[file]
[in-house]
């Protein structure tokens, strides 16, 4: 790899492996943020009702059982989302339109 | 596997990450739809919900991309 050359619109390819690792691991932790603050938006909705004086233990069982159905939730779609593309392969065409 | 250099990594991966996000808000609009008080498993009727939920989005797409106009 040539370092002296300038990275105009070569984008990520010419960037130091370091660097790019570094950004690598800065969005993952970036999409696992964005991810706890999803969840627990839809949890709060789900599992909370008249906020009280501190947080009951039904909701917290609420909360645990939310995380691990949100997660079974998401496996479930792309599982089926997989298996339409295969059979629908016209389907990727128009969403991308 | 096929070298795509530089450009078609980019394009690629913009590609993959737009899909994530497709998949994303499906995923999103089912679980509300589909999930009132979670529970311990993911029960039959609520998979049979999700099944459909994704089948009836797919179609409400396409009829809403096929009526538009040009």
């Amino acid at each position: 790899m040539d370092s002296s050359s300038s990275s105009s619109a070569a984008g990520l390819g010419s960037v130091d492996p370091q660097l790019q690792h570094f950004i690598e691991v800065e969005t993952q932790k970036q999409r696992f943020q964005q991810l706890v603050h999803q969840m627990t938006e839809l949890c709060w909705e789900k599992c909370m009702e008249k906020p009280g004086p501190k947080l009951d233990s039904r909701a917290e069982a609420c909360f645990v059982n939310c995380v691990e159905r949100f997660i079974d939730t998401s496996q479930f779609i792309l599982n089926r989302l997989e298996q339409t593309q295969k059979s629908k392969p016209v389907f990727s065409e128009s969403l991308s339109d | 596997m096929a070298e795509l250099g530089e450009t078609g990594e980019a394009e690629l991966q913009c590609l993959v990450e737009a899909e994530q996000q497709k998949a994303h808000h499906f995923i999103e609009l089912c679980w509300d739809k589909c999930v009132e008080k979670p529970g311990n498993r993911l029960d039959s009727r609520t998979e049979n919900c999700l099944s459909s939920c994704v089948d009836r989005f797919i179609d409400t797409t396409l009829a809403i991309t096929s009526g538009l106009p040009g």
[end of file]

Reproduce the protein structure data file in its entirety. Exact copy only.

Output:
[in-house]
């Protein structure tokens, strides 16, 4: 790899492996943020009702059982989302339109 | 596997990450739809919900991309 050359619109390819690792691991932790603050938006909705004086233990069982159905939730779609593309392969065409 | 250099990594991966996000808000609009008080498993009727939920989005797409106009 040539370092002296300038990275105009070569984008990520010419960037130091370091660097790019570094950004690598800065969005993952970036999409696992964005991810706890999803969840627990839809949890709060789900599992909370008249906020009280501190947080009951039904909701917290609420909360645990939310995380691990949100997660079974998401496996479930792309599982089926997989298996339409295969059979629908016209389907990727128009969403991308 | 096929070298795509530089450009078609980019394009690629913009590609993959737009899909994530497709998949994303499906995923999103089912679980509300589909999930009132979670529970311990993911029960039959609520998979049979999700099944459909994704089948009836797919179609409400396409009829809403096929009526538009040009």
């Amino acid at each position: 790899m040539d370092s002296s050359s300038s990275s105009s619109a070569a984008g990520l390819g010419s960037v130091d492996p370091q660097l790019q690792h570094f950004i690598e691991v800065e969005t993952q932790k970036q999409r696992f943020q964005q991810l706890v603050h999803q969840m627990t938006e839809l949890c709060w909705e789900k599992c909370m009702e008249k906020p009280g004086p501190k947080l009951d233990s039904r909701a917290e069982a609420c909360f645990v059982n939310c995380v691990e159905r949100f997660i079974d939730t998401s496996q479930f779609i792309l599982n089926r989302l997989e298996q339409t593309q295969k059979s629908k392969p016209v389907f990727s065409e128009s969403l991308s339109d | 596997m096929a070298e795509l250099g530089e450009t078609g990594e980019a394009e690629l991966q913009c590609l993959v990450e737009a899909e994530q996000q497709k998949a994303h808000h499906f995923i999103e609009l089912c679980w509300d739809k589909c999930v009132e008080k979670p529970g311990n498993r993911l029960d039959s009727r609520t998979e049979n919900c999700l099944s459909s939920c994704v089948d009836r989005f797919i179609d409400t797409t396409l009829a809403i991309t096929s009526g538009l106009p040009g």